The UN Global Compact for Migration represents the international community's attempt to establish a common global approach to all aspects of international migration. The pact comprises 23 objectives for better managing migration at local, national, regional, and global levels.
The non-binding compact was approved back in July by all UN member nations with only the United States staying out. At the Marrakesh conference, the nations are supposed to formally endorse the agreement.
Several countries however later reversed their position in the months and days leading up to the event. In particular, Austria, Australia, Israel, the Czech Republic, Bulgaria, Hungary, Poland, Slovakia, and Lithuania have abandoned their plans to sign the agreement over concerns that the pact might put certain restrictions on their national migration policies.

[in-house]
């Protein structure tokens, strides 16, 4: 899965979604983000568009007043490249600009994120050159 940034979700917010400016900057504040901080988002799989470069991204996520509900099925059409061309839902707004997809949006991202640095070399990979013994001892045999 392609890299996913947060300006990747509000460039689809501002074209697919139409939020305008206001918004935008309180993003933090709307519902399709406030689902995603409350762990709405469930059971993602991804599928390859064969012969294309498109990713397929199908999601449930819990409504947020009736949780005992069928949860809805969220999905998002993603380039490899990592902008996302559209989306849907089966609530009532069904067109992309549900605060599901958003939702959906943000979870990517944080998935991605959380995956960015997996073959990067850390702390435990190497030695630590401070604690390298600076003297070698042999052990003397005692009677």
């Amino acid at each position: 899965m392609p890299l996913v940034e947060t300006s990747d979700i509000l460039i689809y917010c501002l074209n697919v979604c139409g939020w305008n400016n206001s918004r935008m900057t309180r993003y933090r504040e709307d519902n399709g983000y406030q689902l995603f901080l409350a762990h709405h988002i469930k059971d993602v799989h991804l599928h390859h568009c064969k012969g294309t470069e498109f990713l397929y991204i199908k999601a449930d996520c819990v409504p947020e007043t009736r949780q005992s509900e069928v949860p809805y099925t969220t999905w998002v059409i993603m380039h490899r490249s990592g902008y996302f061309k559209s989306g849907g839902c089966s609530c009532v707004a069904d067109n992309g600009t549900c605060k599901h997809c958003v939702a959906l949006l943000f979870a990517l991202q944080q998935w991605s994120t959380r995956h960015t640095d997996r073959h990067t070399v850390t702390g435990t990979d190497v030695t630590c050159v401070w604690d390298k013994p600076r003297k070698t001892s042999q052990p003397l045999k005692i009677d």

The motion has proved to be an especially divisive issue in Europe, which is still struggling to tackle the worst migration crisis since World War II.
Meanwhile, Belgium itself is facing a crisis of the ruling coalition, with the New Flemish Alliance (N-VA) exiting the cabinet over Prime Minister Charles Michel's plans to sign the UN migration pact.
The United Nations has already called the withdrawal of several countries from the agreement "regrettable," noting that migration is one of the key issues that can only be dealt with through dialogue.